Daily Gazette, June 5, 2002
by Shirin Parsavand
ALBANY – Judges who oversee domestic violence courts praised the experimental program during a panel discussion Tuesday.
The experiment to handle cases involving domestic violence in a single court, which is now happening in Bronx, Rensselaer and Westchester counties, soon will expand to three more counties.
But more should be done to consolidate the entire court system, said Jonathan Lippman, chief administrative judge for New York State.
“We have the best chance we’ve ever had to get a constitutional amendment to restructure the court,” Lippman said during a panel discussion Tuesday at the New York State Bar Association.
The constitutional amendment would require passage by both houses of the Legislature in successive sessions. Then, voters would have to approve it in a statewide referendum.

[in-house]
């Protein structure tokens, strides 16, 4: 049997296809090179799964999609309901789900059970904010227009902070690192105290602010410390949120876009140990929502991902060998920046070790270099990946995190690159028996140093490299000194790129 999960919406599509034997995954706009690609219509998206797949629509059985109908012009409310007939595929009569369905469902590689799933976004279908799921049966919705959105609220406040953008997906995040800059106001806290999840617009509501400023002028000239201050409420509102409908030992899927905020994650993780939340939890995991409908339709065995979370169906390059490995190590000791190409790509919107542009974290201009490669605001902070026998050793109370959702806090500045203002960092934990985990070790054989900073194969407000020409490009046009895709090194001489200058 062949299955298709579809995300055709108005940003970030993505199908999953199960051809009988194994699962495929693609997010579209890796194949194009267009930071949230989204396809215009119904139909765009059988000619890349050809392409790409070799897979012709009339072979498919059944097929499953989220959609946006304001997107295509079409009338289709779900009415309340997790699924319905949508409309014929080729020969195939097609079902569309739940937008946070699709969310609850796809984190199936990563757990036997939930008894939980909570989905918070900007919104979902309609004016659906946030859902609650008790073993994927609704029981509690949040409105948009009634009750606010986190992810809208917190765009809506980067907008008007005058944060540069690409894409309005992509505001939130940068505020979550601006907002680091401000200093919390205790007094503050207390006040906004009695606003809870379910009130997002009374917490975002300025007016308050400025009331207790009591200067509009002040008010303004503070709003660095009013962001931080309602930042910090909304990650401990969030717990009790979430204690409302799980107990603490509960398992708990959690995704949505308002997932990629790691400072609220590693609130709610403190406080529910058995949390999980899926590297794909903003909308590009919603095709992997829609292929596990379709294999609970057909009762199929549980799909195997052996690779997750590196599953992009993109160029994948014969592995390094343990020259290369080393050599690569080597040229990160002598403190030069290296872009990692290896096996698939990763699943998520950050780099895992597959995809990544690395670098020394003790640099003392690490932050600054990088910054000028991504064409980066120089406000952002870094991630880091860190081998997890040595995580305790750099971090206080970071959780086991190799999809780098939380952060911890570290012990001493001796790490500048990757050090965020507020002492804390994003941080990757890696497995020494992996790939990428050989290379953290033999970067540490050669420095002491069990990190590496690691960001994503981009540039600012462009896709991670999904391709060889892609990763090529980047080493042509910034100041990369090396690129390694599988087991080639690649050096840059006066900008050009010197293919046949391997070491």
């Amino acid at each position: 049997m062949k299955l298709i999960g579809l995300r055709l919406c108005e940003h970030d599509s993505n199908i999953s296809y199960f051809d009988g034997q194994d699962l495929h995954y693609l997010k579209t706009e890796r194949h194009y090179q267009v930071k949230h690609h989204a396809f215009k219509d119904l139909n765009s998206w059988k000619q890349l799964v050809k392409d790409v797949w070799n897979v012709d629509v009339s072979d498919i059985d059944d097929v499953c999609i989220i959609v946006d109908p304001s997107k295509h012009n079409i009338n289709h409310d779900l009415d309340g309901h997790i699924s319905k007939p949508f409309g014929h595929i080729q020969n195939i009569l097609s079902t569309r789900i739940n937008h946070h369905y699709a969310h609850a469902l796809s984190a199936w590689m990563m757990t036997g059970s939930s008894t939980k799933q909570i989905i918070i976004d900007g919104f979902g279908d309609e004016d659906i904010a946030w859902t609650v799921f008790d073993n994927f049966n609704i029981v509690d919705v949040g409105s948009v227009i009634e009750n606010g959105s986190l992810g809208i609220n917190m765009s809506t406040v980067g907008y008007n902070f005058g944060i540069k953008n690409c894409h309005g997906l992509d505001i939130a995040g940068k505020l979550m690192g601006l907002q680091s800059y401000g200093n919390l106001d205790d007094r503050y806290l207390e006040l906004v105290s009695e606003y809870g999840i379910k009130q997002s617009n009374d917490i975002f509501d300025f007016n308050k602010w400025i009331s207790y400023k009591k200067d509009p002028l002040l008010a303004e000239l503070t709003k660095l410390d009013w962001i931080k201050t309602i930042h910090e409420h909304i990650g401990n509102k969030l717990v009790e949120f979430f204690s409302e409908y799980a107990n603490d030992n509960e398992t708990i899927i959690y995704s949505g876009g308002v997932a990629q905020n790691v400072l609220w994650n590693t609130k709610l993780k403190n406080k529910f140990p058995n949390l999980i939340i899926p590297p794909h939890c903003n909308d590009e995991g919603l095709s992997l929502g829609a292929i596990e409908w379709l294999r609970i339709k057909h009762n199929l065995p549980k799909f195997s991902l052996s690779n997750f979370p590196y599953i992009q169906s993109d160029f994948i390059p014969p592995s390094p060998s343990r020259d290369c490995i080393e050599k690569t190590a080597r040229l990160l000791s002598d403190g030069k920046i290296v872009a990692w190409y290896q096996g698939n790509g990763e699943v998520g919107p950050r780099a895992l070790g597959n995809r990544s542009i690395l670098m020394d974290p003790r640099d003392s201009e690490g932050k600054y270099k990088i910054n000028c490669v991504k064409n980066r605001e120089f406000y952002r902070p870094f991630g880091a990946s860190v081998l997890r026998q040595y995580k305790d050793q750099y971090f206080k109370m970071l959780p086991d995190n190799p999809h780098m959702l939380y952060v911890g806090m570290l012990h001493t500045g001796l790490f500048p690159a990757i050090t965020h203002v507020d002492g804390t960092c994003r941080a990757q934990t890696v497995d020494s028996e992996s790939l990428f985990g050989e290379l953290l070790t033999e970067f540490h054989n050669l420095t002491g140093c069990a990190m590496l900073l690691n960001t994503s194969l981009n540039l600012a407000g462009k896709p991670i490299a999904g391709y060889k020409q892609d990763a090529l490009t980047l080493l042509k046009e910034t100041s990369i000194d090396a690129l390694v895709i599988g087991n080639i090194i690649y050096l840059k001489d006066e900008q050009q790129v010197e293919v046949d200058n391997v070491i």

The panel discussion was sponsored by the Bar Association and the Committee for Modern Courts, an organization lobbying for court reform.
A proposal by Chief Judge Judith Kaye would consolidate the nine trial-level courts into two trial courts – Supreme Court and District Court.
In domestic violence cases, the state Supreme Court would handle orders of protection, custody, child support and related charges.
In Westchester County, handling the cases in one court means that more information is shared by the judge, prosecutor and attorneys, resulting in better advocacy by lawyers and more informed decisions, Judge Daniel Angiolillo said.
He cited one case in which a request that a father be given visitation rights was withdrawn after a report indicated he was not complying with an alcohol treatment program.
George Ceresia, Jr., the domestic violence court judge in Rensselaer County, said the system provides for consistent rulings and helps the court monitor defendants more closely.